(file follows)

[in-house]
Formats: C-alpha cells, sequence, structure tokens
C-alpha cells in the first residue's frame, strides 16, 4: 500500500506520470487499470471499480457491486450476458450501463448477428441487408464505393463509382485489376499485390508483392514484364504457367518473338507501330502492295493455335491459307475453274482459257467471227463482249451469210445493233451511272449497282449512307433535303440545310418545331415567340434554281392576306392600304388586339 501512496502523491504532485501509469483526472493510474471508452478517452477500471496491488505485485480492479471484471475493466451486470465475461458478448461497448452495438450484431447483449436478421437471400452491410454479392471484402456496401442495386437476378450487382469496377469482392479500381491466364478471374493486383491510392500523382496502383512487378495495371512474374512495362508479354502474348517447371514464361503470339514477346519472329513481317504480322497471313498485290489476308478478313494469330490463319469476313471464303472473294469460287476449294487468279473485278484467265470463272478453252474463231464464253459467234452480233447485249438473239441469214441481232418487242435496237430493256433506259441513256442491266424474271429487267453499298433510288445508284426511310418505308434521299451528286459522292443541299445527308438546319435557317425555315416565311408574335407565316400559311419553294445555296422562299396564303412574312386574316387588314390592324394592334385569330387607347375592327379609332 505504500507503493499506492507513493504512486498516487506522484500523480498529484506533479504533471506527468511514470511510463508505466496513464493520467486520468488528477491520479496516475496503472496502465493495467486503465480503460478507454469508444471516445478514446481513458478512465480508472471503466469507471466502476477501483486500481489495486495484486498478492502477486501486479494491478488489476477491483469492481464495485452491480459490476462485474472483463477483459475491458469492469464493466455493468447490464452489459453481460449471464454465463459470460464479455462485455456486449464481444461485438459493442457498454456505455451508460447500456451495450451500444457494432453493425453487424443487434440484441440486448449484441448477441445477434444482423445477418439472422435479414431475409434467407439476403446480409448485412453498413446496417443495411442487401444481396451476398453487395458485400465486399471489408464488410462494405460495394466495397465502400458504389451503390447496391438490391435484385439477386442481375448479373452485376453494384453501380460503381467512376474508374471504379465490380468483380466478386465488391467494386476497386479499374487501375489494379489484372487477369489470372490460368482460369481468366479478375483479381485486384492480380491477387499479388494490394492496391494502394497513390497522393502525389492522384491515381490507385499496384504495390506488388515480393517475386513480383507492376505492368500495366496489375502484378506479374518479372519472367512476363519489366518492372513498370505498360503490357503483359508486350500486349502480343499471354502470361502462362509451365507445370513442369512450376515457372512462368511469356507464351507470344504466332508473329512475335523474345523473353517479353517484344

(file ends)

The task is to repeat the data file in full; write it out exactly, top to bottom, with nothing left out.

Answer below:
[in-house]
Formats: C-alpha cells, sequence, structure tokens
C-alpha cells in the first residue's frame, strides 16, 4: 500500500506520470487499470471499480457491486450476458450501463448477428441487408464505393463509382485489376499485390508483392514484364504457367518473338507501330502492295493455335491459307475453274482459257467471227463482249451469210445493233451511272449497282449512307433535303440545310418545331415567340434554281392576306392600304388586339 501512496502523491504532485501509469483526472493510474471508452478517452477500471496491488505485485480492479471484471475493466451486470465475461458478448461497448452495438450484431447483449436478421437471400452491410454479392471484402456496401442495386437476378450487382469496377469482392479500381491466364478471374493486383491510392500523382496502383512487378495495371512474374512495362508479354502474348517447371514464361503470339514477346519472329513481317504480322497471313498485290489476308478478313494469330490463319469476313471464303472473294469460287476449294487468279473485278484467265470463272478453252474463231464464253459467234452480233447485249438473239441469214441481232418487242435496237430493256433506259441513256442491266424474271429487267453499298433510288445508284426511310418505308434521299451528286459522292443541299445527308438546319435557317425555315416565311408574335407565316400559311419553294445555296422562299396564303412574312386574316387588314390592324394592334385569330387607347375592327379609332 505504500507503493499506492507513493504512486498516487506522484500523480498529484506533479504533471506527468511514470511510463508505466496513464493520467486520468488528477491520479496516475496503472496502465493495467486503465480503460478507454469508444471516445478514446481513458478512465480508472471503466469507471466502476477501483486500481489495486495484486498478492502477486501486479494491478488489476477491483469492481464495485452491480459490476462485474472483463477483459475491458469492469464493466455493468447490464452489459453481460449471464454465463459470460464479455462485455456486449464481444461485438459493442457498454456505455451508460447500456451495450451500444457494432453493425453487424443487434440484441440486448449484441448477441445477434444482423445477418439472422435479414431475409434467407439476403446480409448485412453498413446496417443495411442487401444481396451476398453487395458485400465486399471489408464488410462494405460495394466495397465502400458504389451503390447496391438490391435484385439477386442481375448479373452485376453494384453501380460503381467512376474508374471504379465490380468483380466478386465488391467494386476497386479499374487501375489494379489484372487477369489470372490460368482460369481468366479478375483479381485486384492480380491477387499479388494490394492496391494502394497513390497522393502525389492522384491515381490507385499496384504495390506488388515480393517475386513480383507492376505492368500495366496489375502484378506479374518479372519472367512476363519489366518492372513498370505498360503490357503483359508486350500486349502480343499471354502470361502462362509451365507445370513442369512450376515457372512462368511469356507464351507470344504466332508473329512475335523474345523473353517479353517484344